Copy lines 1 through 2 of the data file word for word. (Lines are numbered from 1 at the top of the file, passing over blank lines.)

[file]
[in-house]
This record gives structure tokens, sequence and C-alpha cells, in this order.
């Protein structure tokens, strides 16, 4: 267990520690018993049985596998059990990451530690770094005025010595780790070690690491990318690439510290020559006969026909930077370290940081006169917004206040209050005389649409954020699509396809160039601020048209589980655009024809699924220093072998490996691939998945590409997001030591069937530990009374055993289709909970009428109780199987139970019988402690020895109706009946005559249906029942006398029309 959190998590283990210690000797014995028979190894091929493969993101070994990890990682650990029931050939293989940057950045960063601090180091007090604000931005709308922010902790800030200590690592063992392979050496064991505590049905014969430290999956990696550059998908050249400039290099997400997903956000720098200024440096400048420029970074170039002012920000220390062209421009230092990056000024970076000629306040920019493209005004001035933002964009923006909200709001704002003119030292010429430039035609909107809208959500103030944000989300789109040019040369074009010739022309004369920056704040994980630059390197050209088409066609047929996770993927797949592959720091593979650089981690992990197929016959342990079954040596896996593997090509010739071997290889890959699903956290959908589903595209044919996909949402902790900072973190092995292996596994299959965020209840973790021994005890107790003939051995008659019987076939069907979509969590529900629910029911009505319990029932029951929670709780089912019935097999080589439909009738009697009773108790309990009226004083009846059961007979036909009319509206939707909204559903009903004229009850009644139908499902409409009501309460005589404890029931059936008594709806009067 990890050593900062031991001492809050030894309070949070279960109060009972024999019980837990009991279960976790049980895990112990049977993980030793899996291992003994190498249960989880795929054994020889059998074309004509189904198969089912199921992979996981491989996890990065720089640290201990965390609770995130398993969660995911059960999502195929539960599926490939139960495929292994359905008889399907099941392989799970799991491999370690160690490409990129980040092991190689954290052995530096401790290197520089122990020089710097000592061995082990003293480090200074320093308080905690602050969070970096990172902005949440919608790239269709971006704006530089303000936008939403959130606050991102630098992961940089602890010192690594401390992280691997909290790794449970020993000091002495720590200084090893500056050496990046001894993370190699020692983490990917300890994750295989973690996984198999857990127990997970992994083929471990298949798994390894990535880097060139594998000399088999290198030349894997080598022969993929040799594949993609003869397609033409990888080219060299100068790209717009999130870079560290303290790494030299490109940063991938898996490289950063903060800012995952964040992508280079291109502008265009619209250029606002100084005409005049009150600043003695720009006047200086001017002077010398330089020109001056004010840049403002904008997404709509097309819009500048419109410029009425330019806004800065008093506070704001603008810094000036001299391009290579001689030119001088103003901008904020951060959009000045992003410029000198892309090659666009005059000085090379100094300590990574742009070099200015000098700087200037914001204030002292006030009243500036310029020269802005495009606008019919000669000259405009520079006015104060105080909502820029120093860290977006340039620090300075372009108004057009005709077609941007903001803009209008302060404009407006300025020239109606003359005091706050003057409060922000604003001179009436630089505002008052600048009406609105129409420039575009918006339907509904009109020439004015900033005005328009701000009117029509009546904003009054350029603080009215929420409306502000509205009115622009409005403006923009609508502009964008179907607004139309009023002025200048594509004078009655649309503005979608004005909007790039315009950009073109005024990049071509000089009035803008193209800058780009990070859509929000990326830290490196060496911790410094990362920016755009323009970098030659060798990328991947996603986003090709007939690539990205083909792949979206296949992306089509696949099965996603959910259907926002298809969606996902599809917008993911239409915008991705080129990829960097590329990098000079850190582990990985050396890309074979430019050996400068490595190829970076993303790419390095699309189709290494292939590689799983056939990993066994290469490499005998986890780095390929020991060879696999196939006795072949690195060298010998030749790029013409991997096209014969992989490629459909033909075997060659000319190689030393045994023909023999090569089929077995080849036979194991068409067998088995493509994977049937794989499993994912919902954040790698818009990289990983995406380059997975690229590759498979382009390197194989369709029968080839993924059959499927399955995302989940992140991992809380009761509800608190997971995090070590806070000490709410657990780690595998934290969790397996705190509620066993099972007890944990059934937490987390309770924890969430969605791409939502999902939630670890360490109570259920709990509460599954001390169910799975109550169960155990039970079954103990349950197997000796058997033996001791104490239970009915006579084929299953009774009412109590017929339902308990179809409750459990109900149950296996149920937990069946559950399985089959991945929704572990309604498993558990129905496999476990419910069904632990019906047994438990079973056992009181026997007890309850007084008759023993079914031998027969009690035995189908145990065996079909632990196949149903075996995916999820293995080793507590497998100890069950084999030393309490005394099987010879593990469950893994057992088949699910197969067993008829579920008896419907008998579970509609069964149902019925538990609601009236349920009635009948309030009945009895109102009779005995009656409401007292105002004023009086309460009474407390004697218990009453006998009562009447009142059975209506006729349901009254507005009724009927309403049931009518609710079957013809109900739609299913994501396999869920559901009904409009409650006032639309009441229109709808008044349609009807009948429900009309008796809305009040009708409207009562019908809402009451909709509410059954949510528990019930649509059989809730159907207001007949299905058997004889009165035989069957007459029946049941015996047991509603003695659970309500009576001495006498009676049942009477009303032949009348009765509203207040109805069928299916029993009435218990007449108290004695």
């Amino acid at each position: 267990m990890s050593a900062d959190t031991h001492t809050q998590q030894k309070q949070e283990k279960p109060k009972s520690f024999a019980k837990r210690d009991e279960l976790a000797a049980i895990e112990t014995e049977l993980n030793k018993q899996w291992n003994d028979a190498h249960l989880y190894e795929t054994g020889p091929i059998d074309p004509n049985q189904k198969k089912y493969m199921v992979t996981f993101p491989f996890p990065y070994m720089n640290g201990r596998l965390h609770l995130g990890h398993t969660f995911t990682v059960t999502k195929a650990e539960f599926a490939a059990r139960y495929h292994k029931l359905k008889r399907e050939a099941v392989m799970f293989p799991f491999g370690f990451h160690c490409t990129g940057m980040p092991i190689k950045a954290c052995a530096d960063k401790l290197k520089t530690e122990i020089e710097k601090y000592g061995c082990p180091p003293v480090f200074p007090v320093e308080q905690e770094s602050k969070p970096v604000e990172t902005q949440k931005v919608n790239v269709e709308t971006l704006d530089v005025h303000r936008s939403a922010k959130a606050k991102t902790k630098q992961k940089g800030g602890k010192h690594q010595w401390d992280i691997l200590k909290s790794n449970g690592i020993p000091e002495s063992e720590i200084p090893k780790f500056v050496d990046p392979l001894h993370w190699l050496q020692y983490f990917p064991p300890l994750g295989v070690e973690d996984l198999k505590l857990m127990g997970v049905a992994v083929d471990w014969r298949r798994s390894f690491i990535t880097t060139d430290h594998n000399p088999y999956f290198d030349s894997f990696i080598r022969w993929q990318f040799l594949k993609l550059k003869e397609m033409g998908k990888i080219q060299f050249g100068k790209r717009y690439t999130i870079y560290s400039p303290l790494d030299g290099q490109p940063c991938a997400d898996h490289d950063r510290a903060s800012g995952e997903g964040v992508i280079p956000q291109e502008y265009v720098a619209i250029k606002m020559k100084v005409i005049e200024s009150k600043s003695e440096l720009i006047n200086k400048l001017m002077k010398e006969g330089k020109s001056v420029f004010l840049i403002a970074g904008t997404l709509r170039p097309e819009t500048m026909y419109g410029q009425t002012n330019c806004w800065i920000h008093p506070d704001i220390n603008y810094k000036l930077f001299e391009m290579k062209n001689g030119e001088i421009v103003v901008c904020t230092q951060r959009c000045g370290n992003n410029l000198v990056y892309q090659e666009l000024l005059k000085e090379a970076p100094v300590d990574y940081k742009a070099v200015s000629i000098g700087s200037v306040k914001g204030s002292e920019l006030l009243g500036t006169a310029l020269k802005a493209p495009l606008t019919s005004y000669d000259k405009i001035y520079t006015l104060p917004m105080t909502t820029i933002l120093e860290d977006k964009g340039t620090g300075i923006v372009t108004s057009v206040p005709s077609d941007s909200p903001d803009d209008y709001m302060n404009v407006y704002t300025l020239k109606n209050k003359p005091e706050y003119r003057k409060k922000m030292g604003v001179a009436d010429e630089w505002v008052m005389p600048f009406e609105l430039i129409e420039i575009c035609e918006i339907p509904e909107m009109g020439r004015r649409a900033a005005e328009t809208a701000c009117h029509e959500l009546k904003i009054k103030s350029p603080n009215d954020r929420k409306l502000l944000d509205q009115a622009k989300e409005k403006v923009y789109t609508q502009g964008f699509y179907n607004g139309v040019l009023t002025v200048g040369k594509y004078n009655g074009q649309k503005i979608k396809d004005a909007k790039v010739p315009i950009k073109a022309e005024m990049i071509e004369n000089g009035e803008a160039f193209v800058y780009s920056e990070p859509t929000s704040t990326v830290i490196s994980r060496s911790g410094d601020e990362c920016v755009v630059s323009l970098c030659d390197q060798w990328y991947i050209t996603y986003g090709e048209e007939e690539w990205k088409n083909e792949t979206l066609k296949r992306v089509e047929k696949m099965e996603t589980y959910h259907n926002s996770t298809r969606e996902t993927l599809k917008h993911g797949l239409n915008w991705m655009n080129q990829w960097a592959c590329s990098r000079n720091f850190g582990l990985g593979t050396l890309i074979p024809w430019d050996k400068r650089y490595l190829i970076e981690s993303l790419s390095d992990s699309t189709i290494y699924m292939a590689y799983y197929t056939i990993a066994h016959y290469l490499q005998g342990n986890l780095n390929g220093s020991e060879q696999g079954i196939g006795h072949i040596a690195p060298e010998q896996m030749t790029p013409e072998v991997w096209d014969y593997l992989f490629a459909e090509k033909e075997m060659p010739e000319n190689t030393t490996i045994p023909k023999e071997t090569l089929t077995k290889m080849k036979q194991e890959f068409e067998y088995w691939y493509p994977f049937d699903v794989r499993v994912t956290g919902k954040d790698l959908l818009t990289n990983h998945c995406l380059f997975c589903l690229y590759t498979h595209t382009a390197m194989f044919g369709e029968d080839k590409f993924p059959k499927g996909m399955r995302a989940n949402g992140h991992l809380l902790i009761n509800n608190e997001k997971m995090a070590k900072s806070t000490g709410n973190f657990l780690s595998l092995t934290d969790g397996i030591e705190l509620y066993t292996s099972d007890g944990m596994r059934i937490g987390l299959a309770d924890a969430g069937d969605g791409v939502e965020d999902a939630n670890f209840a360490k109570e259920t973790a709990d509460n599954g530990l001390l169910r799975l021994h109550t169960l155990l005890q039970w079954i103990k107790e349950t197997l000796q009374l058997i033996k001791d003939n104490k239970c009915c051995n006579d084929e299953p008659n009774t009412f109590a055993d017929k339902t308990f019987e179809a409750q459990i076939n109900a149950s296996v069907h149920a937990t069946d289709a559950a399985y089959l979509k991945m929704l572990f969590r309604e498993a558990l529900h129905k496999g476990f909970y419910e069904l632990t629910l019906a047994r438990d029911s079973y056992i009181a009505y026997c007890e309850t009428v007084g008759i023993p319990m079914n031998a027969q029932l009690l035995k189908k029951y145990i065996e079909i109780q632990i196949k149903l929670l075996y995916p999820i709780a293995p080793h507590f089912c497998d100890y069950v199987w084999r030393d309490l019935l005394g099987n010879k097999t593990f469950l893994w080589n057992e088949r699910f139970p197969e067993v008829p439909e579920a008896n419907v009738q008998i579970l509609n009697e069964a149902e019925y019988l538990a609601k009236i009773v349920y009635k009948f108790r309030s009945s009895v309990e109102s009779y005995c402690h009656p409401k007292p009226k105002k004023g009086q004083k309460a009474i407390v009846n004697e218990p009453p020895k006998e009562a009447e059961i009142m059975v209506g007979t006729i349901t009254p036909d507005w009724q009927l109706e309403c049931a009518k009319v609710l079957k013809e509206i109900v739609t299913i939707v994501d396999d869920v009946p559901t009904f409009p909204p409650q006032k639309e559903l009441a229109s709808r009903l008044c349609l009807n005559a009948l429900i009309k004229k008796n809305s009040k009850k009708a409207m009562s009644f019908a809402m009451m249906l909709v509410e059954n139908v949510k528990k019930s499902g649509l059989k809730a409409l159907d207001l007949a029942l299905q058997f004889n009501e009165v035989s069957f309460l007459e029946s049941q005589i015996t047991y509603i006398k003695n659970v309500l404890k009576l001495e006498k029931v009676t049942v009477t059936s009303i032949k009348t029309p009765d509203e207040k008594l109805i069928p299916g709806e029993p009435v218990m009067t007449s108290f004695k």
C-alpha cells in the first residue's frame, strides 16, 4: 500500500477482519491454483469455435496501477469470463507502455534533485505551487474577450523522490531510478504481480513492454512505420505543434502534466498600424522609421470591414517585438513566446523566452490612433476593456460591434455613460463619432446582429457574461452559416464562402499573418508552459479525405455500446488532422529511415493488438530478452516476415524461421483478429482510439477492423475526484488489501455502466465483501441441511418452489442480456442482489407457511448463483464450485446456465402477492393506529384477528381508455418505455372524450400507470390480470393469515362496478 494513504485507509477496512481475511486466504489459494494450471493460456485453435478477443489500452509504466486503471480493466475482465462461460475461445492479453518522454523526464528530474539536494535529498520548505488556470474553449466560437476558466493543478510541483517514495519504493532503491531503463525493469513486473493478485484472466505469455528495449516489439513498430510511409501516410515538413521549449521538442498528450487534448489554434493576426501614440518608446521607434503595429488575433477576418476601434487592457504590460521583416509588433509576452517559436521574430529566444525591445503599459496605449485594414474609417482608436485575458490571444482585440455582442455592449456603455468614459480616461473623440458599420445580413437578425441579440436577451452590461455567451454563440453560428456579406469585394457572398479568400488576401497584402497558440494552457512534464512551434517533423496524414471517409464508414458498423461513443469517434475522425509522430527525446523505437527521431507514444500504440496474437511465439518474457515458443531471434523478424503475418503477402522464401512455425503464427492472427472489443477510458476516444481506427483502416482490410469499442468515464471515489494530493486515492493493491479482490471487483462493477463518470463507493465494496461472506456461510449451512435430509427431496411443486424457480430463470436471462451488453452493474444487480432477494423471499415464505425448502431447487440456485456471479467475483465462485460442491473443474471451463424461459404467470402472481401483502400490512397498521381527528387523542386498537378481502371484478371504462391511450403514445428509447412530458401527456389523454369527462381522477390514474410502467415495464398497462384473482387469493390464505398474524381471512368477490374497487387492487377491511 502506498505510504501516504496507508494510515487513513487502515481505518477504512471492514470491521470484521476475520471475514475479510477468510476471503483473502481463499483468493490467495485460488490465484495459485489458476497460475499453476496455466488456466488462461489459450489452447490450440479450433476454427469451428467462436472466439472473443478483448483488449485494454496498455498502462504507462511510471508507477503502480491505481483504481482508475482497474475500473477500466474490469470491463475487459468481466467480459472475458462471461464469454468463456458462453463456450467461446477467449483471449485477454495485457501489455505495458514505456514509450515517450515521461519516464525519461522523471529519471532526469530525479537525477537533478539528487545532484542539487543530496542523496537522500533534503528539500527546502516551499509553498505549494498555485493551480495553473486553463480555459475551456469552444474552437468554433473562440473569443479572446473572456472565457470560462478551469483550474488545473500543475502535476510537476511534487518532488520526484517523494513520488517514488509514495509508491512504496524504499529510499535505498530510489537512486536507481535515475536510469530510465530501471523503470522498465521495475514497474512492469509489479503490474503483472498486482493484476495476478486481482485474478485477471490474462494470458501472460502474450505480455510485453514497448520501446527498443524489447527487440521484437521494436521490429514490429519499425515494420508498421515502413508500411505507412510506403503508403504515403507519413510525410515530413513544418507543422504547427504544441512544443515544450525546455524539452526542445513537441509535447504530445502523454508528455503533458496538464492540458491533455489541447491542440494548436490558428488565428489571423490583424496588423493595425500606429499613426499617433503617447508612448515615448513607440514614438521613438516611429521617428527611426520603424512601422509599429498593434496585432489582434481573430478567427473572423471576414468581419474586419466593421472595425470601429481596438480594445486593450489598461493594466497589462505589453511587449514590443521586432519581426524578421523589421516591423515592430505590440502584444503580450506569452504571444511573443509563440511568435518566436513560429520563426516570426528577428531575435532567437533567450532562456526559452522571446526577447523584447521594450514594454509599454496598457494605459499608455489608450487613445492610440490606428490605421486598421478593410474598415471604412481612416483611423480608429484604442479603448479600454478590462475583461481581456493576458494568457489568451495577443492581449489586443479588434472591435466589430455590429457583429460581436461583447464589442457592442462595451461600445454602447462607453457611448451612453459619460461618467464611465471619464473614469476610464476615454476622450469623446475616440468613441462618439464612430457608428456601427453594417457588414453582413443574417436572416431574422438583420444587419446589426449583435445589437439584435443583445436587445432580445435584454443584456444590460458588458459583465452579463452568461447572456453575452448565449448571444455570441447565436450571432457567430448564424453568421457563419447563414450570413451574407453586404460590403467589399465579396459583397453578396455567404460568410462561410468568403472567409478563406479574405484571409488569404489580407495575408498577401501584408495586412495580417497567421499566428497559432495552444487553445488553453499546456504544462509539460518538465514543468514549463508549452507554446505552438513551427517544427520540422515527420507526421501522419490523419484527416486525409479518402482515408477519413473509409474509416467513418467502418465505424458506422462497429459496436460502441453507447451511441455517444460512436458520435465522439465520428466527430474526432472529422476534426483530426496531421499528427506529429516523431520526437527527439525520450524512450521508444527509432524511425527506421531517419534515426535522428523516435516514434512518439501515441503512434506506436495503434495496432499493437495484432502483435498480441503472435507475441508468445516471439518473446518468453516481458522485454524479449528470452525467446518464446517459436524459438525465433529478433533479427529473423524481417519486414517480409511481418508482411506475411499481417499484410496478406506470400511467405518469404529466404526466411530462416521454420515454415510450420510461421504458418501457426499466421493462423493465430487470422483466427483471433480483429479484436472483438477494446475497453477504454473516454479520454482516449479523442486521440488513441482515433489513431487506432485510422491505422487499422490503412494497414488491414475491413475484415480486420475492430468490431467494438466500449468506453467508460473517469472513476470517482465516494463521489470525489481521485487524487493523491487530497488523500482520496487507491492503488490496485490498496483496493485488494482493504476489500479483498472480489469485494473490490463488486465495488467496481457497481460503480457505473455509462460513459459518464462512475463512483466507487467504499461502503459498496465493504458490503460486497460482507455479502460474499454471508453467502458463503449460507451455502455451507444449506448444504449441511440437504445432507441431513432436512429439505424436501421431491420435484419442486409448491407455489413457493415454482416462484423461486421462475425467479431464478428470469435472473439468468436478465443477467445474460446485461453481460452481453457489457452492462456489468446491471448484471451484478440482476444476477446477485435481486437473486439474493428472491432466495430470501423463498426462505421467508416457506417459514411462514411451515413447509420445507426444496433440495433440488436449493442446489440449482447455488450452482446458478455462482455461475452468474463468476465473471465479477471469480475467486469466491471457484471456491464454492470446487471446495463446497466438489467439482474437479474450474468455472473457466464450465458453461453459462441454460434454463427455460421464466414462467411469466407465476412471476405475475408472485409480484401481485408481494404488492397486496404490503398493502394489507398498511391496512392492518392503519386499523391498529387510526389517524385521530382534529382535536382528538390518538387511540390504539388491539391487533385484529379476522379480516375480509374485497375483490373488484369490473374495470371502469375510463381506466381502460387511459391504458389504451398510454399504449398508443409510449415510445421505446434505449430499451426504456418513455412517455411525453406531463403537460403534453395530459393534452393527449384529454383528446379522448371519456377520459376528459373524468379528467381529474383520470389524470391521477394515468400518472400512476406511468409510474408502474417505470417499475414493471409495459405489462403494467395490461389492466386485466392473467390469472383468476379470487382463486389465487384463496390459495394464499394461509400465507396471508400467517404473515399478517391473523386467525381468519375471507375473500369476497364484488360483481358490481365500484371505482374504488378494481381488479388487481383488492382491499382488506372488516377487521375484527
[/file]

[in-house]
This record gives structure tokens, sequence and C-alpha cells, in this order.